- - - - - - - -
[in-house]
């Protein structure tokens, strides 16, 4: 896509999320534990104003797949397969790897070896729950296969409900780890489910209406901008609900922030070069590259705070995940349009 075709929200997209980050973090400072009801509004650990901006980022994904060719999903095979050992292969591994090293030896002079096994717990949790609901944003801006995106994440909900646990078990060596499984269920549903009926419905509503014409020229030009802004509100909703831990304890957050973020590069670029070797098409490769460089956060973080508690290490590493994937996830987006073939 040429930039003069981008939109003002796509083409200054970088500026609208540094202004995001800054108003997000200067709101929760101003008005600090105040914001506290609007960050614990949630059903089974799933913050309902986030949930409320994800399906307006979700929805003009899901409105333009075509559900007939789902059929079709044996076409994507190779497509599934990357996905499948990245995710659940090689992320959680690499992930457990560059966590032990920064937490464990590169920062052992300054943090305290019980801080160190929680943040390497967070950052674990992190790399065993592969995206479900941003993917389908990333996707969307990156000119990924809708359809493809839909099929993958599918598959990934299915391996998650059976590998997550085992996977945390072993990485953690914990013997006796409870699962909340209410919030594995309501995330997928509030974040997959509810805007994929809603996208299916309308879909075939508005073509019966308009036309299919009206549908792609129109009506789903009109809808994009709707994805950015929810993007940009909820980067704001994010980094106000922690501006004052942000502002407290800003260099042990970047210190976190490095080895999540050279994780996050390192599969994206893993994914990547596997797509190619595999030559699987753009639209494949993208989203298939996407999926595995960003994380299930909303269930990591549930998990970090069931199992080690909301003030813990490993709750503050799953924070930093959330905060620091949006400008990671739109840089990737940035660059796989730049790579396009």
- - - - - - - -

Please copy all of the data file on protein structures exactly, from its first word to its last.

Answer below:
[in-house]
């Protein structure tokens, strides 16, 4: 896509999320534990104003797949397969790897070896729950296969409900780890489910209406901008609900922030070069590259705070995940349009 075709929200997209980050973090400072009801509004650990901006980022994904060719999903095979050992292969591994090293030896002079096994717990949790609901944003801006995106994440909900646990078990060596499984269920549903009926419905509503014409020229030009802004509100909703831990304890957050973020590069670029070797098409490769460089956060973080508690290490590493994937996830987006073939 040429930039003069981008939109003002796509083409200054970088500026609208540094202004995001800054108003997000200067709101929760101003008005600090105040914001506290609007960050614990949630059903089974799933913050309902986030949930409320994800399906307006979700929805003009899901409105333009075509559900007939789902059929079709044996076409994507190779497509599934990357996905499948990245995710659940090689992320959680690499992930457990560059966590032990920064937490464990590169920062052992300054943090305290019980801080160190929680943040390497967070950052674990992190790399065993592969995206479900941003993917389908990333996707969307990156000119990924809708359809493809839909099929993958599918598959990934299915391996998650059976590998997550085992996977945390072993990485953690914990013997006796409870699962909340209410919030594995309501995330997928509030974040997959509810805007994929809603996208299916309308879909075939508005073509019966308009036309299919009206549908792609129109009506789903009109809808994009709707994805950015929810993007940009909820980067704001994010980094106000922690501006004052942000502002407290800003260099042990970047210190976190490095080895999540050279994780996050390192599969994206893993994914990547596997797509190619595999030559699987753009639209494949993208989203298939996407999926595995960003994380299930909303269930990591549930998990970090069931199992080690909301003030813990490993709750503050799953924070930093959330905060620091949006400008990671739109840089990737940035660059796989730049790579396009």